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8 COMPONENTS OF ENTERPRISE RISK MANAGEMENT

April 9, 2019

Lecture #7 Part #1

 

 

 

If you have not already, read and understand our previous lectures on risks and risk management, so that this section makes sense to you. 

 

COMPONENTS OF ENTERPRISE RISK MANAGEMENT

There are 8 components of an Enterprise Risk Management which are interrelated. We will discuss them in this lecture.

 

1. INTERNAL ENVIRONMENT: If you take companies in banking industry, each company will have different ways in which they operate, even though they belong to the same industry. This purely depends on the management, and their employees and how they run their business. They will have their own set of integrity, ethical values, risk appetite( some companies will be ready to take more risks, whereas some would not want to take too many risks) and their  risk management philosophy (management's attitude towards risks).

 

Even though the top management's perspective about risks are different, sometimes, people in the middle and lower management levels and other staffs will have different attitude and perspectives about risks and their integrity, ethical values might differ from those of the top management. Risk Management is framed, taking the internal environment into consideration.

 

 

2. OBJECTIVE SETTING: Before proceeding to define and formulate a risk management plan for the organization, it is very essential for the organization to set an objective. The risk management plan has to be aligned with the entity's overall objective. The management should ideally formulate the risk management plan, its risk appetite having the entity's objective in mind ( for example, it cannot take too many risks compromising the entity's objective).

 

3. EVENT IDENTIFICATION: We discussed about identifying potential events which will have an impact on the entity. The events could be internal or external which will affect the strategy implementation and achievement of its objectives. While identifying, the entity will come across many events, some of which will be threat, some events will bring in some opportunities to the entity and some will be a combination of both. All these events are identified , they are aligned with the objectives, taking advantages from those which will provide opportunities and a plan to manage those which come with risk.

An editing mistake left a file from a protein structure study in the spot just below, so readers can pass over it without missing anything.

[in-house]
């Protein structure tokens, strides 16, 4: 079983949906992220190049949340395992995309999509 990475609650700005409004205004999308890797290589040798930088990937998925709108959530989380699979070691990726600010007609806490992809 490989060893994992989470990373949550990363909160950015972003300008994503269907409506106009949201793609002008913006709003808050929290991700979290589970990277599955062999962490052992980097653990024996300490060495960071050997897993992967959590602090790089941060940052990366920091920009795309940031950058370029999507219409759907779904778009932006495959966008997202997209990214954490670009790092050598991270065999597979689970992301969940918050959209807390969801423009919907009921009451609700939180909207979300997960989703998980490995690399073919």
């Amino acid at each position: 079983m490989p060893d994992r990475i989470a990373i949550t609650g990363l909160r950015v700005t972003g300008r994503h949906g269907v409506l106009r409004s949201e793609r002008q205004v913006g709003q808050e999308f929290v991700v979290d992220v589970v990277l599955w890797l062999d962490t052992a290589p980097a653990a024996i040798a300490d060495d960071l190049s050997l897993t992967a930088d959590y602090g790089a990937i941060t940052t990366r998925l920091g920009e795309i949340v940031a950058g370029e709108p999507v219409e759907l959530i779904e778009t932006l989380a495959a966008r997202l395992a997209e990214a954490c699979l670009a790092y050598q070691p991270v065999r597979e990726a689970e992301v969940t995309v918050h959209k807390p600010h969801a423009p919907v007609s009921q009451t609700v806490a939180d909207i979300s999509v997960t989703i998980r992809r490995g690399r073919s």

4. RISK ASSESSMENT: After risk identification, the next step is to analyse the risk to manage them effectively. On analysis, the management will usually come with a range of output and the probability of their occurrence. Based on this evaluation, the management has to formulate a plan to manage them effectively.

 

5. RISK RESPONSE: Based on the assessed risk, the management then comes out with an effective plan to manage them based on its risk appetite and risk tolerance. The personnel usually comes up with different plans, some to avoid risks, some to accept risk, plans to reduce them in certain cases and plans to share risk (Reduce, Avoid, Accept and Share). The plan totally depends on the nature of the event, entity's risk appetite and their risk tolerance.

 

6. CONTROL ACTIVITIES: Control activities are not something wholly concerned with the control of risks, but here we are talking about the implementation of controls to ensure that all the plans in relation to avoiding, reducing, sharing risks are carried out effectively and efficiently.

 

7. INFORMATION AND COMMUNICATION: As a part of overall risk management strategy, managers and other staffs are required to communicate about the risky event, when they occur to the top management. The communication is supposed to be timely and in the manner or form defined earlier. This means that a staff has to communicate such things only in the manner specified (example in the form of emails, system alert etc) and if some of the information are not supposed to be communicated orally, then the staffs and other middle level managers have to abide by these set policies. These information may flow up (to the top management from the middle management), may flow down,( from the middle management to the staffs, instructing them to take appropriate actions) or across ( between departments). These seamless flow of information will ensure that the appropriate actions are taken by people who are responsible to carry it out.

 

8. MONITORING: On implementing the risk management plan, it cannot be left as such, but should be monitored on periodical basis to ensure that it is consistent, stays relevant for the period, is not outdated.  If requires, these plans have to be modified or altered accordingly. Hence a periodical review of the risk management plan has to take place effectively in order to achieve this.

 

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